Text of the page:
In 2006, wheat, soybeans and rice crops failed in several nations around the globe. The result was a 40 percent increase in the food price index. Many will recall that in 2007 food riots occurred in many nations from Mexico to Yemen and beyond. Take note as well that in Dec. 2007 an UN FAQ was released stating that forty nations were facing critical food shortages. Luckily a bumper crop in 2008 helped ease the problem for the masses on the globe – temporarily. Fast forward to today and the news emanating out of Russia, where wildfires have swept into a naval base destroying 200 planes and caused the removal of hazardous materials from the Russian Federal Nuclear Research Center near Sarov, threatening crops and the fragile environment of the tundra.
Russia is the third largest producer of wheat globally, as of July 31 it was speculated that one-fifth of their harvest had been destroyed due to severe drought. Less than two weeks later, we find a line of 600 fires burning over a 1800 mile swath of land. With many of the remaining wheat fields in danger of being burnt to the ground, the result has been a ban on any wheat exports from this nation. This includes wheat flour, barley, rye and corn. In neighboring Ukraine the drought and lack of rain are a contributing factor in wildfires that threaten crops as well. The drought of 2010 has sparked fires in Italy, Armenia, Ukraine, Kazakhstan and Azerbaijan where Russian helicopters and planes have assisted in fighting the wildfires.
With temperatures in many parts of the former Soviet Unions homeland at 100 F, instead of the normal average of 75 F, the market has already soared 70 percent on wheat futures. And they continue to rally upon the current news that the Russian ban will be in effect until December of this year and possible into next year as well. The winners in this tragic crop failure are Argentina, Australia and the United States. The losers will be the world’s poor who reside in the Middle East, Africa and parts of Asia as commodity crops make up a larger portion of their dietary consumption. The very same regions of the planet where recruitment for terror organizations is easiest, a hungry man unable to feed his family is a more easily radicalized individual. The world’s excess food supply is shrinking, due to climate change creating crop failures. Now is the time for seriously looking into vertical farming.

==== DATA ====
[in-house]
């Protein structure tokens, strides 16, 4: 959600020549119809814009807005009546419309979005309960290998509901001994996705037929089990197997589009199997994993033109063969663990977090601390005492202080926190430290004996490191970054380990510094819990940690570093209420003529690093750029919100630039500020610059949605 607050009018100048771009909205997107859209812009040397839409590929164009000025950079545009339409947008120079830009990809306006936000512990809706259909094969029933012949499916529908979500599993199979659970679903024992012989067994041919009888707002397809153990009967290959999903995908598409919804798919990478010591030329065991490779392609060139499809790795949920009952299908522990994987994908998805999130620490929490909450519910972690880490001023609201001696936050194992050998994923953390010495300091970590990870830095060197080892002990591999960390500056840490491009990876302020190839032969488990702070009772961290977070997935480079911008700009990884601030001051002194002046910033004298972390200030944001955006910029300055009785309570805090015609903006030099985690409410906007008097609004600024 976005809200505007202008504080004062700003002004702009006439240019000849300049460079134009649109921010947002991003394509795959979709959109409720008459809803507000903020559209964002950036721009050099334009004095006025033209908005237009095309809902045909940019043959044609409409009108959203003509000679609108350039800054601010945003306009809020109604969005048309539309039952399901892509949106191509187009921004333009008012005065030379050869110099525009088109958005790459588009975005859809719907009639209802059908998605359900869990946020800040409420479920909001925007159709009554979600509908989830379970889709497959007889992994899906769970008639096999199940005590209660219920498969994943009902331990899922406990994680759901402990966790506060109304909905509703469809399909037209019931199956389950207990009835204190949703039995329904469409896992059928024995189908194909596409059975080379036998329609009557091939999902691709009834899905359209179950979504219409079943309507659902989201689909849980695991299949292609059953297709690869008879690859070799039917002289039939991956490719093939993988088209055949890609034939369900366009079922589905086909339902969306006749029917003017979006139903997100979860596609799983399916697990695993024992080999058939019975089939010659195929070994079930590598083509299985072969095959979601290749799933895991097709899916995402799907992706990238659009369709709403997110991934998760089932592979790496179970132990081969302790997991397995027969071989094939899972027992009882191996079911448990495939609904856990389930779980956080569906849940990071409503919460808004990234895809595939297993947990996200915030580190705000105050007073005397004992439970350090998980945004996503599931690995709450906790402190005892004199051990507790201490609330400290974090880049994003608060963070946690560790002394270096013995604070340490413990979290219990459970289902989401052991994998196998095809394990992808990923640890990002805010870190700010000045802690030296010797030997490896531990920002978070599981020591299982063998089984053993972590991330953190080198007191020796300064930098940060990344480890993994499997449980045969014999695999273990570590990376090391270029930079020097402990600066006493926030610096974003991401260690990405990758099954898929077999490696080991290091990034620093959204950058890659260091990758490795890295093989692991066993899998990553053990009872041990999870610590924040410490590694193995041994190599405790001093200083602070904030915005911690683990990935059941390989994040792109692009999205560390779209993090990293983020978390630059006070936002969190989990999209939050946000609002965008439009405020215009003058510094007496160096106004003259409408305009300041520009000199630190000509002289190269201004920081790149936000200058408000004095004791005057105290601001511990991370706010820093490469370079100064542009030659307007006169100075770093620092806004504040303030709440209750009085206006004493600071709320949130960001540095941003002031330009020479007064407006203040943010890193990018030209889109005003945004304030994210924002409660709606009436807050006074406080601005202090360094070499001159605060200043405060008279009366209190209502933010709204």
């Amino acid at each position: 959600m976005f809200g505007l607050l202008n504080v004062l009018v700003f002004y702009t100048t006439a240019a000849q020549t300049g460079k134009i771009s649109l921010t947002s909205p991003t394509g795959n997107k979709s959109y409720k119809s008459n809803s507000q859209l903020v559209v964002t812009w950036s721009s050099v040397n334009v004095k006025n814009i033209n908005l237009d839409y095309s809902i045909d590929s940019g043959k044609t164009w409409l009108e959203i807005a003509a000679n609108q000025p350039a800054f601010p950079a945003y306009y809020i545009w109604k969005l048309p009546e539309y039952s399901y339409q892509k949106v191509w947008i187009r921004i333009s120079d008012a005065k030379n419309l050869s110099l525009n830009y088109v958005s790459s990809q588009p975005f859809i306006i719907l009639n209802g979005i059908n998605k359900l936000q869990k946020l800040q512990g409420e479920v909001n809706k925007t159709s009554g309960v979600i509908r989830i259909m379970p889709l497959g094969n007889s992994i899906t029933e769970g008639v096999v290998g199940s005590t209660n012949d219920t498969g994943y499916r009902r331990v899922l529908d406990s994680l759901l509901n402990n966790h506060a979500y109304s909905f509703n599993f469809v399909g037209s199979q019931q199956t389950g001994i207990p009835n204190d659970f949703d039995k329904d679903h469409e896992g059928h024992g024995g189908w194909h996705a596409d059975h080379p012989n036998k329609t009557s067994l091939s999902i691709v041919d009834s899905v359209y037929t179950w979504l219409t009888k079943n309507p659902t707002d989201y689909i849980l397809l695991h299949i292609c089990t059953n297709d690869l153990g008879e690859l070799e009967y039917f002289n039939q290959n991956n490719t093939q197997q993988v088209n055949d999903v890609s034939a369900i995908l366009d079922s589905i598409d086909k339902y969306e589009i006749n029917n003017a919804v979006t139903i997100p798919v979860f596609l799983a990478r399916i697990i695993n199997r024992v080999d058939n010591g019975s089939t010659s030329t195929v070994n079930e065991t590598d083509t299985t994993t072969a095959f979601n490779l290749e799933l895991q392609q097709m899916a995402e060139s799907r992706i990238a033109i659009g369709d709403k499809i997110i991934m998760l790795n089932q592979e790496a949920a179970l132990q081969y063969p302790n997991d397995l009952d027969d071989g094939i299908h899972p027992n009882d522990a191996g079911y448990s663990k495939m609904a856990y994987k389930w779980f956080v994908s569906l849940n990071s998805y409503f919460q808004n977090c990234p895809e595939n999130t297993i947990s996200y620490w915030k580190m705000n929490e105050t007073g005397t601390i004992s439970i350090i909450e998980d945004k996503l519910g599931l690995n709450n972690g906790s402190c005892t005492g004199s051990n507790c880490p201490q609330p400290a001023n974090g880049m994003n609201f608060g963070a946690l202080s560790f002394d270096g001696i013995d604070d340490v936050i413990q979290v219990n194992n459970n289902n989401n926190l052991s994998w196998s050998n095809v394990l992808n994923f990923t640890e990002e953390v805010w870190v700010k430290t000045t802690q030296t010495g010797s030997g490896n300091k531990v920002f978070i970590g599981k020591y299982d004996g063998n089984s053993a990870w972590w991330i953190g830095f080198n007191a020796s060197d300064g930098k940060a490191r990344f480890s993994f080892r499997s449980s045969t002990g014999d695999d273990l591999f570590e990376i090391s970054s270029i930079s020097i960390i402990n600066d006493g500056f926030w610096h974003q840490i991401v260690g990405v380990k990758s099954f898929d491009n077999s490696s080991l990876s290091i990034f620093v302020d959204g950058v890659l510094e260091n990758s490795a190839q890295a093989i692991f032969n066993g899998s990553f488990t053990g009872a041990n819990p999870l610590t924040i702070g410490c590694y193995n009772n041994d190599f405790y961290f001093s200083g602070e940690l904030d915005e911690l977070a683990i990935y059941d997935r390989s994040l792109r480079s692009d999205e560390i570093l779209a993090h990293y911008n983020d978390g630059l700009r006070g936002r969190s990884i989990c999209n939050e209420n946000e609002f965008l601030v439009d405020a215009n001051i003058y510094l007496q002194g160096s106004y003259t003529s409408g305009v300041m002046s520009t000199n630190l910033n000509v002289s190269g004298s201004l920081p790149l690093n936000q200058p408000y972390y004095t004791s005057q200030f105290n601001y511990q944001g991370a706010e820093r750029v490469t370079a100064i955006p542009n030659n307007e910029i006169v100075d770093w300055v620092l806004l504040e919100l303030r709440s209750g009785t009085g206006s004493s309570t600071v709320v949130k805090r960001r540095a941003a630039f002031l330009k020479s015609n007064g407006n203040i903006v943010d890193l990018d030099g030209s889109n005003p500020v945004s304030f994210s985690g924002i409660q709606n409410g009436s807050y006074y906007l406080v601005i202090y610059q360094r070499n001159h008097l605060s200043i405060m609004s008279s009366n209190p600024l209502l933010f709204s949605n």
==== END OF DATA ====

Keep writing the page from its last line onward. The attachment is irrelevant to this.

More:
There is a larger issue at hand here than crop failure or radicalized zealots: the wildfires that are burning across Russia. Many of these are located along the peat bogs. The fires will have a profound effect upon the peat bogs, and should be of immense concern for everyone, as they are methane sinks holding a vast amount of that dangerous greenhouse gas. The denuding of the landscape may poise a more direct climatic problem as well. Under normal circumstances wind cascades over the tundra and forested expanses of Russia until in drops toward the Equator returning upon the trade winds. Some scientific studies have shown that large portions of this air mass shifted directions last year and headed over the polar regions. They speculate that this caused the harsh winter in the American Northeast unto parts of Europe and accounted for the limited snowfall in Canada. It will be interesting to watch this winter’s season progress and see if the new landscape, which will hold heat more efficiently than a forest environment, will shift the air masses into a more permanent pattern over the polar region. The result may have significant impact upon the trade winds and winter precipitation for eastern North America and the Northern portions of Europe. Not to mention a lessening of the trade winds will slow ocean circulation increasing the heating potential of the world’s ocean, which are already accelerating at a rapid clip.
One thing is for certain, the new landscape that is adjacent to peat bogs will hold more heat. The peat bogs have been releasing more methane since 2006 according to Kathy Walter Anthony ‘Methane: A Menace Surfaces’ (Scientific American, Dec. 2009) and ‘Arctic Plants Feel the Heat’ by Matthew Strum (Scientific American May. 2010.) The question is to what degree and to what extent will the current methane emissions affect climate change? It is obvious to this writer that these fires have edged the human race one step closer to witnessing abrupt climate change. Then again, I’m a word smith, not a scientist. If as many believe we are heading toward abrupt climate change, anthropogenic, the scientific method may just realize the reality of such an event, after its conclusion.